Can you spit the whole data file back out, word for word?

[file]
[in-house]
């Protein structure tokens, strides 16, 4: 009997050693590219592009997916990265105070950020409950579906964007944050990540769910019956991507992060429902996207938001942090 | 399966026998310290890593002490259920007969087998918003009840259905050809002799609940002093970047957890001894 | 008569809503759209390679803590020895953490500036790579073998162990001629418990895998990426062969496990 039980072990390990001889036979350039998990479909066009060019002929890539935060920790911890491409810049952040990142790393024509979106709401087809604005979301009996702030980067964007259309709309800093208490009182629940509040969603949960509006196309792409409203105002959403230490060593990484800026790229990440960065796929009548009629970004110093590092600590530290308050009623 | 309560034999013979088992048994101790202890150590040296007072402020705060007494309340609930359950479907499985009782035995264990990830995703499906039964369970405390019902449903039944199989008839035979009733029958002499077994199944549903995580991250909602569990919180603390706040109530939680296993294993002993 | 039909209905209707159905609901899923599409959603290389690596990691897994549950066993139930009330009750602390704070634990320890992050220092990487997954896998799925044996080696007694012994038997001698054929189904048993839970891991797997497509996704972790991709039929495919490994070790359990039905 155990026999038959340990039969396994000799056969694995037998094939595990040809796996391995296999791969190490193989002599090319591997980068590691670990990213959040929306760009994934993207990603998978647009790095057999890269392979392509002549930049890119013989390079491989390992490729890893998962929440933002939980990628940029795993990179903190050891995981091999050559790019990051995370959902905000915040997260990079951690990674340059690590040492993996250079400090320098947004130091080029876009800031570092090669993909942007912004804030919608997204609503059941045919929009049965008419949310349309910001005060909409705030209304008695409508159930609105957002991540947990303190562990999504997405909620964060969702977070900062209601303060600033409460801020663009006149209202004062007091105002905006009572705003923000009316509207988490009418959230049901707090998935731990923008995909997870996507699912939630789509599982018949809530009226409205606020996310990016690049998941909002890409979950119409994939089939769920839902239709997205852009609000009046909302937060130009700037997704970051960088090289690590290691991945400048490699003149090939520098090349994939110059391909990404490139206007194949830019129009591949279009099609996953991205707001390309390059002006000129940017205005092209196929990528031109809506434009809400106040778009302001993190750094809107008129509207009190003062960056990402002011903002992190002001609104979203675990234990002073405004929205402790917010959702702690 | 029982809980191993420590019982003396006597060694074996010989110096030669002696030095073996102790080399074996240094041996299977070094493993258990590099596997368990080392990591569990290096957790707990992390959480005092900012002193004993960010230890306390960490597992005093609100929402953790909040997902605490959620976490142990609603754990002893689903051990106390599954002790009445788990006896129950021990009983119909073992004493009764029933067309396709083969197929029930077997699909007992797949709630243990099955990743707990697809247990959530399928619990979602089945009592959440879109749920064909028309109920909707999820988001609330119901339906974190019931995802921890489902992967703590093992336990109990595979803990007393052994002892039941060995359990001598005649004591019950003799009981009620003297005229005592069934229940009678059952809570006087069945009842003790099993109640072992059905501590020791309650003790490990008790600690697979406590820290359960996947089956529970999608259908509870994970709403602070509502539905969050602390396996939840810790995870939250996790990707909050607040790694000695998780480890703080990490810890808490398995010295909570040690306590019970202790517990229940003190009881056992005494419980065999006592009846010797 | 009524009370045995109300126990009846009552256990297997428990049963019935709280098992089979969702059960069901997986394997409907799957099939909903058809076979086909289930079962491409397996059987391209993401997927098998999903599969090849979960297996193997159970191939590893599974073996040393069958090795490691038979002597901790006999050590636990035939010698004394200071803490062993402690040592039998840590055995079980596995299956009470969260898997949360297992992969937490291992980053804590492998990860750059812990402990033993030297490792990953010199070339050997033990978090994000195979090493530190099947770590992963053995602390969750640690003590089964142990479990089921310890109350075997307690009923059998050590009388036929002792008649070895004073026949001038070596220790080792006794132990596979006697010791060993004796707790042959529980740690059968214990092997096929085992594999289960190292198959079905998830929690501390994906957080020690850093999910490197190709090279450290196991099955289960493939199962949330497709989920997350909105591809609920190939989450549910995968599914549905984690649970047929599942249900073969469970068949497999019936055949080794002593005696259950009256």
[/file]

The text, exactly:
[in-house]
């Protein structure tokens, strides 16, 4: 009997050693590219592009997916990265105070950020409950579906964007944050990540769910019956991507992060429902996207938001942090 | 399966026998310290890593002490259920007969087998918003009840259905050809002799609940002093970047957890001894 | 008569809503759209390679803590020895953490500036790579073998162990001629418990895998990426062969496990 039980072990390990001889036979350039998990479909066009060019002929890539935060920790911890491409810049952040990142790393024509979106709401087809604005979301009996702030980067964007259309709309800093208490009182629940509040969603949960509006196309792409409203105002959403230490060593990484800026790229990440960065796929009548009629970004110093590092600590530290308050009623 | 309560034999013979088992048994101790202890150590040296007072402020705060007494309340609930359950479907499985009782035995264990990830995703499906039964369970405390019902449903039944199989008839035979009733029958002499077994199944549903995580991250909602569990919180603390706040109530939680296993294993002993 | 039909209905209707159905609901899923599409959603290389690596990691897994549950066993139930009330009750602390704070634990320890992050220092990487997954896998799925044996080696007694012994038997001698054929189904048993839970891991797997497509996704972790991709039929495919490994070790359990039905 155990026999038959340990039969396994000799056969694995037998094939595990040809796996391995296999791969190490193989002599090319591997980068590691670990990213959040929306760009994934993207990603998978647009790095057999890269392979392509002549930049890119013989390079491989390992490729890893998962929440933002939980990628940029795993990179903190050891995981091999050559790019990051995370959902905000915040997260990079951690990674340059690590040492993996250079400090320098947004130091080029876009800031570092090669993909942007912004804030919608997204609503059941045919929009049965008419949310349309910001005060909409705030209304008695409508159930609105957002991540947990303190562990999504997405909620964060969702977070900062209601303060600033409460801020663009006149209202004062007091105002905006009572705003923000009316509207988490009418959230049901707090998935731990923008995909997870996507699912939630789509599982018949809530009226409205606020996310990016690049998941909002890409979950119409994939089939769920839902239709997205852009609000009046909302937060130009700037997704970051960088090289690590290691991945400048490699003149090939520098090349994939110059391909990404490139206007194949830019129009591949279009099609996953991205707001390309390059002006000129940017205005092209196929990528031109809506434009809400106040778009302001993190750094809107008129509207009190003062960056990402002011903002992190002001609104979203675990234990002073405004929205402790917010959702702690 | 029982809980191993420590019982003396006597060694074996010989110096030669002696030095073996102790080399074996240094041996299977070094493993258990590099596997368990080392990591569990290096957790707990992390959480005092900012002193004993960010230890306390960490597992005093609100929402953790909040997902605490959620976490142990609603754990002893689903051990106390599954002790009445788990006896129950021990009983119909073992004493009764029933067309396709083969197929029930077997699909007992797949709630243990099955990743707990697809247990959530399928619990979602089945009592959440879109749920064909028309109920909707999820988001609330119901339906974190019931995802921890489902992967703590093992336990109990595979803990007393052994002892039941060995359990001598005649004591019950003799009981009620003297005229005592069934229940009678059952809570006087069945009842003790099993109640072992059905501590020791309650003790490990008790600690697979406590820290359960996947089956529970999608259908509870994970709403602070509502539905969050602390396996939840810790995870939250996790990707909050607040790694000695998780480890703080990490810890808490398995010295909570040690306590019970202790517990229940003190009881056992005494419980065999006592009846010797 | 009524009370045995109300126990009846009552256990297997428990049963019935709280098992089979969702059960069901997986394997409907799957099939909903058809076979086909289930079962491409397996059987391209993401997927098998999903599969090849979960297996193997159970191939590893599974073996040393069958090795490691038979002597901790006999050590636990035939010698004394200071803490062993402690040592039998840590055995079980596995299956009470969260898997949360297992992969937490291992980053804590492998990860750059812990402990033993030297490792990953010199070339050997033990978090994000195979090493530190099947770590992963053995602390969750640690003590089964142990479990089921310890109350075997307690009923059998050590009388036929002792008649070895004073026949001038070596220790080792006794132990596979006697010791060993004796707790042959529980740690059968214990092997096929085992594999289960190292198959079905998830929690501390994906957080020690850093999910490197190709090279450290196991099955289960493939199962949330497709989920997350909105591809609920190939989450549910995968599914549905984690649970047929599942249900073969469970068949497999019936055949080794002593005696259950009256």